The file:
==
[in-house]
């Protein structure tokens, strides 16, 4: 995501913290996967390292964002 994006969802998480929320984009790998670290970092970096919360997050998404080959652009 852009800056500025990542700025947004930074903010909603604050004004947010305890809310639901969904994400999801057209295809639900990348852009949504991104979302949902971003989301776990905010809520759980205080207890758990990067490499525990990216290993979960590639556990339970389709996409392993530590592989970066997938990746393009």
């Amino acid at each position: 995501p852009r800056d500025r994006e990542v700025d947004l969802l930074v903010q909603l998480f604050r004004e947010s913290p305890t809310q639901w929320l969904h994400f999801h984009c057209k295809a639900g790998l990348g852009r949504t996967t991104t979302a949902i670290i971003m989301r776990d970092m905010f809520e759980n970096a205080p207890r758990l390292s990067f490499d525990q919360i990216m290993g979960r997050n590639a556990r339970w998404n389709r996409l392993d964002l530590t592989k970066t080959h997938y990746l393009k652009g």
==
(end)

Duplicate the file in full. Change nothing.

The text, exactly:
[in-house]
């Protein structure tokens, strides 16, 4: 995501913290996967390292964002 994006969802998480929320984009790998670290970092970096919360997050998404080959652009 852009800056500025990542700025947004930074903010909603604050004004947010305890809310639901969904994400999801057209295809639900990348852009949504991104979302949902971003989301776990905010809520759980205080207890758990990067490499525990990216290993979960590639556990339970389709996409392993530590592989970066997938990746393009």
């Amino acid at each position: 995501p852009r800056d500025r994006e990542v700025d947004l969802l930074v903010q909603l998480f604050r004004e947010s913290p305890t809310q639901w929320l969904h994400f999801h984009c057209k295809a639900g790998l990348g852009r949504t996967t991104t979302a949902i670290i971003m989301r776990d970092m905010f809520e759980n970096a205080p207890r758990l390292s990067f490499d525990q919360i990216m290993g979960r997050n590639a556990r339970w998404n389709r996409l392993d964002l530590t592989k970066t080959h997938y990746l393009k652009g």